한국 말을 잘 하세요!

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Another week, another class with no actual “learning.” Instead, we went out and got coffee and a melon filled with yogurt. I ate the melon while they focused on the yogurt. And talked at length about my being single along with the program director’s own bachelorhood.

I’m not too disappointed with the lack of learning though, as I’ve been crashing at the academy around 3-4 nights a week with the sole purpose of vocabulary expansion. So these past couple of classes had been more learning about Korean culture, with a break from cramming thrown into the mix as an added bonus.

So all in all, no complaints. My teacher said that she thinks I’ll have a great grasp on the langauge in a year’s time if I keep up my enthusiasm and willingness to learn. This is a hurdle I can climb, since I’m already climbing it.

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And I can’t help but feel that her optimism in me is on point. The evidence being how, while on a stint at Byeonsan Bando National Park, a fellow mountain climber complimented me on my Korean!

This is amazing on two counts. One: literally the only thing I said to him was “안녕 하세요,” which is a respectful way of saying “hello” in Korean. While I don’t personally think being able to say “Hi” in Korean is all that great (especially after living here for over a year), the fact that he was impressed with my pronounciation is comforting. I try very hard to make everything I say sound as Korean as possible.

Reason number two is even more impressive however. See, the man said I spoke Korean very well. But he said it in Korean. Meaning I heard him say something in Korean that I had no prompting of. I mean, I can follow most conversations I’m involved in, but often I have some kind of clue as to how said conversation is going to go.  Cashiers are likely to ask me if I want a bag or the receipt. But never in my wildest dreams could I have imagined a native Korean complimenting my ability with the language. Especially a random stranger that I had no thought of communicating with.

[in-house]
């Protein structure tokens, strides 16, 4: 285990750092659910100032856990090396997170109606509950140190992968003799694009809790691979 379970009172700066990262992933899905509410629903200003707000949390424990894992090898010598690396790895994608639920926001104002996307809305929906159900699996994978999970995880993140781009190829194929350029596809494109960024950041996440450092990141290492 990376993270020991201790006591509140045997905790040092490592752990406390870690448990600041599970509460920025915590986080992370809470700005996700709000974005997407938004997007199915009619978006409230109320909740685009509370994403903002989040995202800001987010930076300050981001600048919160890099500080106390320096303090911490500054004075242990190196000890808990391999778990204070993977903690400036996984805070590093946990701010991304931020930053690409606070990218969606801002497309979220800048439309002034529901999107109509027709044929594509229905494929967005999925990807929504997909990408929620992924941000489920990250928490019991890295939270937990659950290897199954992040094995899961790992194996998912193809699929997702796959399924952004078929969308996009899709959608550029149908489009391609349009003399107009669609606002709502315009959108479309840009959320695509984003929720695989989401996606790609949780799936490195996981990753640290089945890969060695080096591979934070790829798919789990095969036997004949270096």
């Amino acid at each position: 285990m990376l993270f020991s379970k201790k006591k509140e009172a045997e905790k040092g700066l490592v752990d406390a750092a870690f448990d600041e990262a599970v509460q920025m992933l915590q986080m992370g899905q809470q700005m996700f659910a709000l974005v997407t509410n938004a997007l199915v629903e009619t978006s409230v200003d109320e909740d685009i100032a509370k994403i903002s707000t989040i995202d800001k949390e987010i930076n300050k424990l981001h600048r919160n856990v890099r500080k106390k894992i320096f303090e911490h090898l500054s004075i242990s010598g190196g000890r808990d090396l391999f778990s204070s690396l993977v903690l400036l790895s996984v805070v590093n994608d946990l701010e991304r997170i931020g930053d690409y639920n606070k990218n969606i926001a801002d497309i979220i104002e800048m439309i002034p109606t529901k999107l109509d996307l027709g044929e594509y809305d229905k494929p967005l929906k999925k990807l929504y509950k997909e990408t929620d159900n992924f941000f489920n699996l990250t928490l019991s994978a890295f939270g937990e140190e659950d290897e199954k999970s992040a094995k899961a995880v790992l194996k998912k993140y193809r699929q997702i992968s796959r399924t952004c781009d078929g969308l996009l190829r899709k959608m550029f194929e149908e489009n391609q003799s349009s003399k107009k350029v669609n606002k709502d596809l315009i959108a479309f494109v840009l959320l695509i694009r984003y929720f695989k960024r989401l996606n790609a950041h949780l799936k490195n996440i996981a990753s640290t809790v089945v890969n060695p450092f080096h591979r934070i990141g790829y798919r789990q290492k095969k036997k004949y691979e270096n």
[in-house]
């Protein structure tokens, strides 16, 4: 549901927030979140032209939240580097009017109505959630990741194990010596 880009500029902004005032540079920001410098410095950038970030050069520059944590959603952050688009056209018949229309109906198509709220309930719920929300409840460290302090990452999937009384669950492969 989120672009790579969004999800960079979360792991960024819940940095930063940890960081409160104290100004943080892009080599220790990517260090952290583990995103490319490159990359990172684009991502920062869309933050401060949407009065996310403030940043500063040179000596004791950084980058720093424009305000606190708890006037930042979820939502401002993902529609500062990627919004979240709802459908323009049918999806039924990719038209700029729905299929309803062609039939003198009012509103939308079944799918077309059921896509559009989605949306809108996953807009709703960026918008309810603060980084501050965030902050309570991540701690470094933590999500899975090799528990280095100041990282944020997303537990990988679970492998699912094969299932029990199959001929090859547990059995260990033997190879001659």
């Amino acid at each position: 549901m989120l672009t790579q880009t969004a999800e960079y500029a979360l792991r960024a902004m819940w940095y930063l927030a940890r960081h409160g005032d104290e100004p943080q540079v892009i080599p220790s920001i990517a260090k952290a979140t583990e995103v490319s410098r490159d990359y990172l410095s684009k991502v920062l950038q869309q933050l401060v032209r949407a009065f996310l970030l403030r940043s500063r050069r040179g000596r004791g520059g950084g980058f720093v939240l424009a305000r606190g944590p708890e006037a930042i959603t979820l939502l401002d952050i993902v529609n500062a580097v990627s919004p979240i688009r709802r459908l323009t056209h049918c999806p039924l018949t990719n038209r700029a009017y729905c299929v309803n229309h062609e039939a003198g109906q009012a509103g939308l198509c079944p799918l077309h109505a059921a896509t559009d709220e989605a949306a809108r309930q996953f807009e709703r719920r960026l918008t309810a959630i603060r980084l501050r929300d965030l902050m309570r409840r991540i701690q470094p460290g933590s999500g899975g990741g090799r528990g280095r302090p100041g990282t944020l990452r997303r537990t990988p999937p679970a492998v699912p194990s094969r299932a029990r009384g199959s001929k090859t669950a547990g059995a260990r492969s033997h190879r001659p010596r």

(Especially after my boss told me on Wednesday that I needed to make some Korean friends to practice my Korean on. Apparently he felt it is lacking.)

The icing on the cake is how, not only could I follow what this man was saying, but I also had an answer ready for him in a matter of moments! “아니요, 한국 말을 잘 모라요” (“No, I speak Korean very poorly). And yes, I fully recognize the futility in trying to downplay your ability in a foreign langauge while simultaneously both understanding and speaking in said langauge.

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I’m not saying I’m great (again, all I really managed to say was “Hi”), but I am starting to think my faith in myself isn’t all hot air. One of the toughest things about both teaching and learning a foreign langauge is the plain fact that you never really know if it’s working. I pass my vocabulary tests every time, but those wins can also be attributed to rote memorization. Being able to listen to, understand, and then respond to someone speaking about you, on the other hand, is the real deal. That, my friends, is an accomplishment.

Not to mention how plain impressed my teacher was with my willingness to travel to a small coastal town like 부안 (Buan) all by myself in an ill-fated attempt to make it to the beach. Tackling a small town and its local bus system solo while saddled with a serious langauge barrier is apparently a lot more impressive than I give myself credit for.

My teacher’s amazement doesn’t seem to just be pandering either. She expressed concern over her own ability to navigate a small town’s bus system, and she’s a native! This concern seems based in reality too, as a fellow (bus) passenger was clearly from a bigger Korean city and even she had no clue what was happening on said bus. Of course she had the option to ask a local, whereas I just followed what the locals were doing.

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